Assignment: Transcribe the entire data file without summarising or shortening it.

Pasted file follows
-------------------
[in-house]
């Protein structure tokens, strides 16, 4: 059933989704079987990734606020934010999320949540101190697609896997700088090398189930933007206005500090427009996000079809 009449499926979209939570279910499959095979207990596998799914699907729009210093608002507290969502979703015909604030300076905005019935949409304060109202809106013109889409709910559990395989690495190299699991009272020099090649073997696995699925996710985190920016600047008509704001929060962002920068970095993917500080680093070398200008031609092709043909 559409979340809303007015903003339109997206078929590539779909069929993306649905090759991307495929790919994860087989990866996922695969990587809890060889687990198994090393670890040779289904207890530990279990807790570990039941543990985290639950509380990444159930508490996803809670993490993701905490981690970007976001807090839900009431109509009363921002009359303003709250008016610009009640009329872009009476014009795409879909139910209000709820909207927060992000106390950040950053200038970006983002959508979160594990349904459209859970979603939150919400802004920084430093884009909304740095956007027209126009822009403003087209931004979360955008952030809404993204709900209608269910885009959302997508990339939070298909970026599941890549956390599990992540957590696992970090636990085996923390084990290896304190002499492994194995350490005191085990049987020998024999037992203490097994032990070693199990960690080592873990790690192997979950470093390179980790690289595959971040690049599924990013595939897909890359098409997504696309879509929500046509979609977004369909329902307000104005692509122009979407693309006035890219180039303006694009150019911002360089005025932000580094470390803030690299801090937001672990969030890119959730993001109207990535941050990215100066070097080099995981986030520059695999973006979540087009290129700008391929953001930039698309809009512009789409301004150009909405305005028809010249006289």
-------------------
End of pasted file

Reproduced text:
[in-house]
């Protein structure tokens, strides 16, 4: 059933989704079987990734606020934010999320949540101190697609896997700088090398189930933007206005500090427009996000079809 009449499926979209939570279910499959095979207990596998799914699907729009210093608002507290969502979703015909604030300076905005019935949409304060109202809106013109889409709910559990395989690495190299699991009272020099090649073997696995699925996710985190920016600047008509704001929060962002920068970095993917500080680093070398200008031609092709043909 559409979340809303007015903003339109997206078929590539779909069929993306649905090759991307495929790919994860087989990866996922695969990587809890060889687990198994090393670890040779289904207890530990279990807790570990039941543990985290639950509380990444159930508490996803809670993490993701905490981690970007976001807090839900009431109509009363921002009359303003709250008016610009009640009329872009009476014009795409879909139910209000709820909207927060992000106390950040950053200038970006983002959508979160594990349904459209859970979603939150919400802004920084430093884009909304740095956007027209126009822009403003087209931004979360955008952030809404993204709900209608269910885009959302997508990339939070298909970026599941890549956390599990992540957590696992970090636990085996923390084990290896304190002499492994194995350490005191085990049987020998024999037992203490097994032990070693199990960690080592873990790690192997979950470093390179980790690289595959971040690049599924990013595939897909890359098409997504696309879509929500046509979609977004369909329902307000104005692509122009979407693309006035890219180039303006694009150019911002360089005025932000580094470390803030690299801090937001672990969030890119959730993001109207990535941050990215100066070097080099995981986030520059695999973006979540087009290129700008391929953001930039698309809009512009789409301004150009909405305005028809010249006289």